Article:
Do you need to hate your attacker?

Deaf Smith

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Depends.

Blind hate? No. That makes you do stupid things.

But a cooler hate, one where you take them as the enemy and don't care if you hurt them yet you are not compelled to attack them at the first moment you can, that’s' better. You sort of lose your empathy for them. Instead, with that kind of hate, you look for a good moment to attack.

But hate helps because it jacks you up. It gets the adrenaline flowing but does not immobilize you like fear does.

In fact, fear can be turned into hate. It's just a mental step you have to make.

Deaf
 

searcher

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Relying on any emotion to drive your defense is a huge danger. If you need that hate or anger to get adrenal dump for pumping you up, then you need to do something else.
 

sgtmac_46

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Relying on any emotion to drive your defense is a huge danger. If you need that hate or anger to get adrenal dump for pumping you up, then you need to do something else.
I wouldn't go that far.......anger is a pretty useful tool, when you learn to control it......and anyone who doesn't get ANGRY when another person is trying to bite their ear off, or gouge their eyes out, probably isn't human.

That's why human beings developed anger...I mean the evolutionary process developed the adrenal state in mammals (or God, or whatever you believe)..the purpose of anger and fear is to cause the adrenal state that allows us greater strength and stamina.

Hate really doesn't enter in to that equation because it's a higher level conscious idea.....and we really don't have time for hate in the heat of battle....anger and fear, however, are part of the mid-brain response to aggression.

In truth, those cold customers who don't appear to have fear or anger in the middle of a fight usually do......they've just learn to cool it down to the level they need it at, and dial it up and down like a rheostat through training and experience.......they know how to turn it in to COLD anger.


In fact, the coolest customers, the stone cold killers, they feel the fear and anger, too, even though you wouldn't recognize it on them......they feel it and have learned to ride it.....most of them enjoy that feeling, which is why it doesn't overwhelm them and isn't as recognizable in the same way it is in someone who is overwhelmed by the adrenal state. Adrenaline is a drug......and like many drugs, constant exposure too it increases our tolerance too it, to the point we need higher and higher levels to experience the same response.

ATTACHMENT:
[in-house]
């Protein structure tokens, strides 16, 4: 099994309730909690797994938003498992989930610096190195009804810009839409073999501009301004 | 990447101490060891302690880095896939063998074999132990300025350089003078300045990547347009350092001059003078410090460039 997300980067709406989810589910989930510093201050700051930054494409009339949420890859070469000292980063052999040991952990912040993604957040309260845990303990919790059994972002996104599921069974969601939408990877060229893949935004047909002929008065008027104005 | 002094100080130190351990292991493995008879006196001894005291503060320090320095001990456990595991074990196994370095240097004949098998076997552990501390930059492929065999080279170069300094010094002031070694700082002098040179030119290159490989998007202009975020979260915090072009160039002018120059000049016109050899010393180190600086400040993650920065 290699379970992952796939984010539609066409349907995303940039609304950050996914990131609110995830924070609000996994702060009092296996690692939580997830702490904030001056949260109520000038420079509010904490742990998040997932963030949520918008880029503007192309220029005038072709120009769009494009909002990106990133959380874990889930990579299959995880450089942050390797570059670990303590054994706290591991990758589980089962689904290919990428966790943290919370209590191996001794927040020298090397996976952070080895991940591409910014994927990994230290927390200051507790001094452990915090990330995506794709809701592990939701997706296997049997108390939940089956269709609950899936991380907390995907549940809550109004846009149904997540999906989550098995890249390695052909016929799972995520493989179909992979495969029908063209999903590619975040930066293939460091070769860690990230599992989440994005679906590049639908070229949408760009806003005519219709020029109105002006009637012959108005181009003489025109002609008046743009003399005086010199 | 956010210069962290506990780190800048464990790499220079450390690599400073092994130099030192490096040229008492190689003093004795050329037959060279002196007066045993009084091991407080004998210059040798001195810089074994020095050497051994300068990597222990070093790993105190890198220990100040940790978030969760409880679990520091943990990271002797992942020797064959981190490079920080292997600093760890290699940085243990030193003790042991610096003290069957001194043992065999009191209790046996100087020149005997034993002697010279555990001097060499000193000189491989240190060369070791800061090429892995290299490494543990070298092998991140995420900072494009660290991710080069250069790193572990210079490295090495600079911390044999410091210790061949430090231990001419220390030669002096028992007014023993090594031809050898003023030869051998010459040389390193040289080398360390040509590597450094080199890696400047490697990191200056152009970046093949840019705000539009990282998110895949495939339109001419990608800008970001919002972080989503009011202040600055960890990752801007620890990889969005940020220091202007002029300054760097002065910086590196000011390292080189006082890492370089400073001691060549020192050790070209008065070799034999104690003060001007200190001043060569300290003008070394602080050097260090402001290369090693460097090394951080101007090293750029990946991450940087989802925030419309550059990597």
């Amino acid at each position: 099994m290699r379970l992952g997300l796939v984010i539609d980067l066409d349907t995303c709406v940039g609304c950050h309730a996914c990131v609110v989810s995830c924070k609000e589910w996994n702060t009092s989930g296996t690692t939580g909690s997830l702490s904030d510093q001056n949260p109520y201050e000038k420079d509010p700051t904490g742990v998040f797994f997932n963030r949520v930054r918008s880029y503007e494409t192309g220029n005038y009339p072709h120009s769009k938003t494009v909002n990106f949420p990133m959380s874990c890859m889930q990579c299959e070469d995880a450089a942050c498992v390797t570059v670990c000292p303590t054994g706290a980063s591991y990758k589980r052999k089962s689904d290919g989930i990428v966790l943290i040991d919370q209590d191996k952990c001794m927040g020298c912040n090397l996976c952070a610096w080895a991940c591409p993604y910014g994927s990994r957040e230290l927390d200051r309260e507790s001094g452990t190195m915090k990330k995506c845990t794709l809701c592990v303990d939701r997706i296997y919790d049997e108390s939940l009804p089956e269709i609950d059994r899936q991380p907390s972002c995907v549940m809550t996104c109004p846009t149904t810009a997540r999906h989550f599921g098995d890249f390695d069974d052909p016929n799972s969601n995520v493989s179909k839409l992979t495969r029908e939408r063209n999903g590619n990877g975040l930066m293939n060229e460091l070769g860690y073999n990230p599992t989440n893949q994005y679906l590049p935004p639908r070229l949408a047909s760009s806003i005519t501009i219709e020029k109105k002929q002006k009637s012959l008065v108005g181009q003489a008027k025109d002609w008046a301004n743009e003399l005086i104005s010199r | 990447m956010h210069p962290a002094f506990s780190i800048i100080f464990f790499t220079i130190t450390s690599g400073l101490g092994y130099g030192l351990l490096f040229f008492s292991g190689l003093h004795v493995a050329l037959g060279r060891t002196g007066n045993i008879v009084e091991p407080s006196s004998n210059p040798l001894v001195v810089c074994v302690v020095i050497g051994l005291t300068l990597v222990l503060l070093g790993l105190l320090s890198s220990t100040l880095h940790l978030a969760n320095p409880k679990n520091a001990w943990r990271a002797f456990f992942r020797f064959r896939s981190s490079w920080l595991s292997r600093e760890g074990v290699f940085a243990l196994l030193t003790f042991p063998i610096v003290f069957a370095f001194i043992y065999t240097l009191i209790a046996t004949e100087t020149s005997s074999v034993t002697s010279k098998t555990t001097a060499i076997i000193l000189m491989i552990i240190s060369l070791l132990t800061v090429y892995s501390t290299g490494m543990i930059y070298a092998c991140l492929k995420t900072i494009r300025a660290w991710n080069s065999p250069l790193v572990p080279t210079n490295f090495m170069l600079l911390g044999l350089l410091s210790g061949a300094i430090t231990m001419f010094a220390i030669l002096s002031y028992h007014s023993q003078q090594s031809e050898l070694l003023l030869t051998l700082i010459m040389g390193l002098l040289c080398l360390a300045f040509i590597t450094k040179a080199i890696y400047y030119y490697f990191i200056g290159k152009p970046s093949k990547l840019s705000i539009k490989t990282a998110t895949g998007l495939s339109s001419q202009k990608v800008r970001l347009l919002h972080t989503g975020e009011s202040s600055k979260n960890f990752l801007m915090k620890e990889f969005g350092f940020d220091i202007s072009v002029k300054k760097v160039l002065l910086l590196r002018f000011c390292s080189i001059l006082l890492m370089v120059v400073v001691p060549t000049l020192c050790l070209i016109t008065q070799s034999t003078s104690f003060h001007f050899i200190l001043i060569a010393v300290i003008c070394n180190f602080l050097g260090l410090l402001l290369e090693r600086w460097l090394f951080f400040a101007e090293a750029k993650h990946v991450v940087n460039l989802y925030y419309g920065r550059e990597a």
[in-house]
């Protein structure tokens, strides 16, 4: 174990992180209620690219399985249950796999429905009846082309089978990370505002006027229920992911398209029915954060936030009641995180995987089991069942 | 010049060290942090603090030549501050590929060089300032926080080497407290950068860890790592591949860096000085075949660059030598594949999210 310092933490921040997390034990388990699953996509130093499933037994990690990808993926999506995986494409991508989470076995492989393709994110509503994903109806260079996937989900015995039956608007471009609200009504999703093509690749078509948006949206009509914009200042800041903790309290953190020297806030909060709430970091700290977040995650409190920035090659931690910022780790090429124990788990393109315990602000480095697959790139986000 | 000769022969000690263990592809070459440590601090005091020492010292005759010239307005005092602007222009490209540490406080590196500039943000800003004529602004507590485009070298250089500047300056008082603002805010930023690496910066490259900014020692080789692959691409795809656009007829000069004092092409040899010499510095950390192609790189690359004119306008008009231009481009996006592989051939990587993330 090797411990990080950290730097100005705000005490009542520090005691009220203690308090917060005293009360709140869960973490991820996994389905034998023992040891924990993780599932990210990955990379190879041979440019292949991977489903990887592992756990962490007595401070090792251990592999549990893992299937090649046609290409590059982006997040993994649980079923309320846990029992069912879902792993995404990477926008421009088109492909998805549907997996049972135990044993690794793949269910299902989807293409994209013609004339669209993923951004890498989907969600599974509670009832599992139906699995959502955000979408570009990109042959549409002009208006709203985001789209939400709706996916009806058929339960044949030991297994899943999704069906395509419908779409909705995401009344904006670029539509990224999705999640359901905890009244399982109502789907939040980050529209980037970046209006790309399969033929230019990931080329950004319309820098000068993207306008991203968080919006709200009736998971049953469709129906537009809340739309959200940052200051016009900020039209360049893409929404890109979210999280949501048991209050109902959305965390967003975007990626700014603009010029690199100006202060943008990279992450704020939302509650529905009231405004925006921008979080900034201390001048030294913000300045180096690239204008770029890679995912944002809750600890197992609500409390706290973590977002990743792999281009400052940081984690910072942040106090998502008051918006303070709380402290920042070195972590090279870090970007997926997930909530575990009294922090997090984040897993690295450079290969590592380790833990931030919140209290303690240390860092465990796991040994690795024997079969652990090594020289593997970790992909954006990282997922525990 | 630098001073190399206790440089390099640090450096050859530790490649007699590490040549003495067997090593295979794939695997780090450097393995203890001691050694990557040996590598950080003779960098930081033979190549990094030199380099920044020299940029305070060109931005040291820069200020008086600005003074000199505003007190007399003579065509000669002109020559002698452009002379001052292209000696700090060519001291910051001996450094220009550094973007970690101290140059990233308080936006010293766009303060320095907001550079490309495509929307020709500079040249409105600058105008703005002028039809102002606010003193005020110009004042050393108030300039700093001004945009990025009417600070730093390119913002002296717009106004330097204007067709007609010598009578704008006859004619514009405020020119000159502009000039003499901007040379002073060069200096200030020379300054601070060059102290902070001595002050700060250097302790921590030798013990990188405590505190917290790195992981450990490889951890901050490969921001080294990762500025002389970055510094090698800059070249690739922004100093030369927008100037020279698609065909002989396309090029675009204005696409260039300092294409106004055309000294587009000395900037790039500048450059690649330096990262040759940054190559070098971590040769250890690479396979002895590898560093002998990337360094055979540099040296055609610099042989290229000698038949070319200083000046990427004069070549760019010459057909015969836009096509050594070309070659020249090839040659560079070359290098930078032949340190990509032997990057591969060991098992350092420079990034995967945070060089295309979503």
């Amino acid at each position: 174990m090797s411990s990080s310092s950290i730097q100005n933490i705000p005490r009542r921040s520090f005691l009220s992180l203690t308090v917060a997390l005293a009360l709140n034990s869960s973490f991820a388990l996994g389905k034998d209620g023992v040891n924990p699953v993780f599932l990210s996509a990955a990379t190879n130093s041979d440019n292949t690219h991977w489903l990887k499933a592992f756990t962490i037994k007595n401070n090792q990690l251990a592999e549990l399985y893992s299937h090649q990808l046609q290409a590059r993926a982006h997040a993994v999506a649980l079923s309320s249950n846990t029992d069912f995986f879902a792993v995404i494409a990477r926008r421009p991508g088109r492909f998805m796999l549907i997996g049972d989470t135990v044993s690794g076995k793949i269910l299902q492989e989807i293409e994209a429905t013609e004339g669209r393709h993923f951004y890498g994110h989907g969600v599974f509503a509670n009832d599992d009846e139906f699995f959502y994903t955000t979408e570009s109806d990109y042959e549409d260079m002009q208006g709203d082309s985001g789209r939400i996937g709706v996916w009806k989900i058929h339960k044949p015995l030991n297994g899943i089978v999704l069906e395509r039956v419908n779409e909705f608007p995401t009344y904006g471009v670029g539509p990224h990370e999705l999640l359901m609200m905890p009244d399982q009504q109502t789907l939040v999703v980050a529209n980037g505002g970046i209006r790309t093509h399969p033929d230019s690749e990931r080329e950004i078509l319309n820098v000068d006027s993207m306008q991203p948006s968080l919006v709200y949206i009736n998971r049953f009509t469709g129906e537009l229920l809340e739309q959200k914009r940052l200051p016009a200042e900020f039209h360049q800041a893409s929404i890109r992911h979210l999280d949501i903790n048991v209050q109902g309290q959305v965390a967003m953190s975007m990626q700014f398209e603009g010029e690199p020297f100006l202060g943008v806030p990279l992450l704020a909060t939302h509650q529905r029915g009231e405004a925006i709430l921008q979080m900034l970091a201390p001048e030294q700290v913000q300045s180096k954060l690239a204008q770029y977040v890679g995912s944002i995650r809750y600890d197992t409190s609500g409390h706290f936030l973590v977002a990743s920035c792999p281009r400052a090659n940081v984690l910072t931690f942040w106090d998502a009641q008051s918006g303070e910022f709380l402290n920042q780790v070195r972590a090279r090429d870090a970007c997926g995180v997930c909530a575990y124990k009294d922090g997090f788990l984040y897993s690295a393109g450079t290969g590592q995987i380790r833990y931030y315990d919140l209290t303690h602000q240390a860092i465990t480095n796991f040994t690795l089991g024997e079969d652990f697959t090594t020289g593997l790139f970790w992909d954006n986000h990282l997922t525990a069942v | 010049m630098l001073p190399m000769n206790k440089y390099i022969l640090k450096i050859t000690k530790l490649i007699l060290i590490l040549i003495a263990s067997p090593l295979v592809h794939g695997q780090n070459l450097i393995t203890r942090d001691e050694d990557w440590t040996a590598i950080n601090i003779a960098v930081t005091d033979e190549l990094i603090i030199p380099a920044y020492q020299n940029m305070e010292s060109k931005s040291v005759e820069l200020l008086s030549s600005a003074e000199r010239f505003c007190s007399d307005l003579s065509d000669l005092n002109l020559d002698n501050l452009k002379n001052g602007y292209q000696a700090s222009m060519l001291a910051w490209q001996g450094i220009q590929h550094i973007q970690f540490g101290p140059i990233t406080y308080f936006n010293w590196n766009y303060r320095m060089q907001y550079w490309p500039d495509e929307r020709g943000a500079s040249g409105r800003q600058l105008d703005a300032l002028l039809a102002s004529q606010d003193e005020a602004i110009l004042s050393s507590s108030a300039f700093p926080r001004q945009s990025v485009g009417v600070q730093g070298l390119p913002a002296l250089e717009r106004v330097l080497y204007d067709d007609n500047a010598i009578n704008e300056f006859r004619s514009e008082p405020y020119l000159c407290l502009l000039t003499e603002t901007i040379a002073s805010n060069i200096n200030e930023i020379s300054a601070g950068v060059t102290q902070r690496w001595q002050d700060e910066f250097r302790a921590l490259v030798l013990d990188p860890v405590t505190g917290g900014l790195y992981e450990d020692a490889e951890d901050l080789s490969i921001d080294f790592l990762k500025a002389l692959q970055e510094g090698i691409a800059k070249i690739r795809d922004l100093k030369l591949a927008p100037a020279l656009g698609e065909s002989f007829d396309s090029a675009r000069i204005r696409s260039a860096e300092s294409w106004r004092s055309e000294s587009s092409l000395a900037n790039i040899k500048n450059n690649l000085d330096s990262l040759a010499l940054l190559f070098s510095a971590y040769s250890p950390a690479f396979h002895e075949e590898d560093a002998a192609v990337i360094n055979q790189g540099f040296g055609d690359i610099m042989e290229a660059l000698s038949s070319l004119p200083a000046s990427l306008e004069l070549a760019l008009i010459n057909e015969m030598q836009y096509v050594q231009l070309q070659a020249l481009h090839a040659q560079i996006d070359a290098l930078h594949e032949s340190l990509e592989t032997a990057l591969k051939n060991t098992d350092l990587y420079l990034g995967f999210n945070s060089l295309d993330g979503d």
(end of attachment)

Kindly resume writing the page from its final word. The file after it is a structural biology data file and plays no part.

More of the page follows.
jarrod

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when attacked, i like to develop a feeling of hatred which i then temper with a compassionate feeling of connectedness to my attacker. this helps me channel my aggression toward him while simultaneously keeping my spiritual values. then i wonder where my wallet is, & what day it is.

jf
 

sgtmac_46

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when attacked, i like to develop a feeling of hatred which i then temper with a compassionate feeling of connectedness to my attacker. this helps me channel my aggression toward him while simultaneously keeping my spiritual values. then i wonder where my wallet is, & what day it is.

jf
You might want to take it easy with those Irish Cremes! :cheers:
 

exile

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you're right, i'm switching to bushmill's!

jf

No, lad—Jamieson's. Not nearly as smoky in flavor (if you're going to drink Bushmill's, might as well drink Scotch...)

I do think anger, hatred or whatever can be a useful tool for redirecting the adrenaline surge in responding to the threat from an attacker that for so many people takes the form of fear. A lot of writers on streetwise SD, people like Peyton Quinn and Lorne Christiansen, spend a good deal of time talking about the psychololgical and physiological effects of that surge, and cautioning that your SD methods must take into account things such as the reduced visual field, the loss of fine motor control, and other constraints on fancy complex moves, in favor of relatively simple, immediately effective and easily trained and retained responses to common assault initiations. They emphasize—and these are guys with years of serious bouncing/security experience—that you have to channel that intense adrenaline reaction into focused, outward-directed energy to drive your counterattack. One good thing about anger, and hatred to some extend, is that it can trump the existential terror of being under deadly threat: if you can focus outward on what you really long to do, permanently, to the face, teeth and eyes of this bastard who's putting your life at risk for no good reason, you can switch from self-preservation fear mode to combat mode much more easily.